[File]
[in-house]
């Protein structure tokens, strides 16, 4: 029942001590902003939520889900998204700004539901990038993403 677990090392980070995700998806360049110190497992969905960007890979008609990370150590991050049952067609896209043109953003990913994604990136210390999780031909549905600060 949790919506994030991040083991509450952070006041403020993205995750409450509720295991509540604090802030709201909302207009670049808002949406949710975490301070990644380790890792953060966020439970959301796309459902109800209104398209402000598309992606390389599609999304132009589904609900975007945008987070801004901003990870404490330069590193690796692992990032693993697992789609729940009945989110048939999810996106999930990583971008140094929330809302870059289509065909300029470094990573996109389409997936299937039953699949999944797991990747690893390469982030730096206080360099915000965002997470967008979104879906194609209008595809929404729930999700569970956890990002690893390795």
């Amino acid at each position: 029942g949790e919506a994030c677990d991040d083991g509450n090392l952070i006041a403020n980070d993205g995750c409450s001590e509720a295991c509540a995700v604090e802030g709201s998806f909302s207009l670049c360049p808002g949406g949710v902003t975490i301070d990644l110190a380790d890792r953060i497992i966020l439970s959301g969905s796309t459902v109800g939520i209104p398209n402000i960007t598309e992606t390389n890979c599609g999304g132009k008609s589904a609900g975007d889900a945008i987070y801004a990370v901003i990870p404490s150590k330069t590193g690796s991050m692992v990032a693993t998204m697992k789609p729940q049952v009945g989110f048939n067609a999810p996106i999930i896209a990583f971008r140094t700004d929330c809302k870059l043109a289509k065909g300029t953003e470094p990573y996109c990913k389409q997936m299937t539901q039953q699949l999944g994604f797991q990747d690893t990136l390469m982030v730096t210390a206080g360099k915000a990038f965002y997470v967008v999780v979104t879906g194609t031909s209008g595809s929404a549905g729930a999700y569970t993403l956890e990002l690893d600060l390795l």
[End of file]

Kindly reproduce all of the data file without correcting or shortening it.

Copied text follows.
[in-house]
């Protein structure tokens, strides 16, 4: 029942001590902003939520889900998204700004539901990038993403 677990090392980070995700998806360049110190497992969905960007890979008609990370150590991050049952067609896209043109953003990913994604990136210390999780031909549905600060 949790919506994030991040083991509450952070006041403020993205995750409450509720295991509540604090802030709201909302207009670049808002949406949710975490301070990644380790890792953060966020439970959301796309459902109800209104398209402000598309992606390389599609999304132009589904609900975007945008987070801004901003990870404490330069590193690796692992990032693993697992789609729940009945989110048939999810996106999930990583971008140094929330809302870059289509065909300029470094990573996109389409997936299937039953699949999944797991990747690893390469982030730096206080360099915000965002997470967008979104879906194609209008595809929404729930999700569970956890990002690893390795």
């Amino acid at each position: 029942g949790e919506a994030c677990d991040d083991g509450n090392l952070i006041a403020n980070d993205g995750c409450s001590e509720a295991c509540a995700v604090e802030g709201s998806f909302s207009l670049c360049p808002g949406g949710v902003t975490i301070d990644l110190a380790d890792r953060i497992i966020l439970s959301g969905s796309t459902v109800g939520i209104p398209n402000i960007t598309e992606t390389n890979c599609g999304g132009k008609s589904a609900g975007d889900a945008i987070y801004a990370v901003i990870p404490s150590k330069t590193g690796s991050m692992v990032a693993t998204m697992k789609p729940q049952v009945g989110f048939n067609a999810p996106i999930i896209a990583f971008r140094t700004d929330c809302k870059l043109a289509k065909g300029t953003e470094p990573y996109c990913k389409q997936m299937t539901q039953q699949l999944g994604f797991q990747d690893t990136l390469m982030v730096t210390a206080g360099k915000a990038f965002y997470v967008v999780v979104t879906g194609t031909s209008g595809s929404a549905g729930a999700y569970t993403l956890e990002l690893d600060l390795l």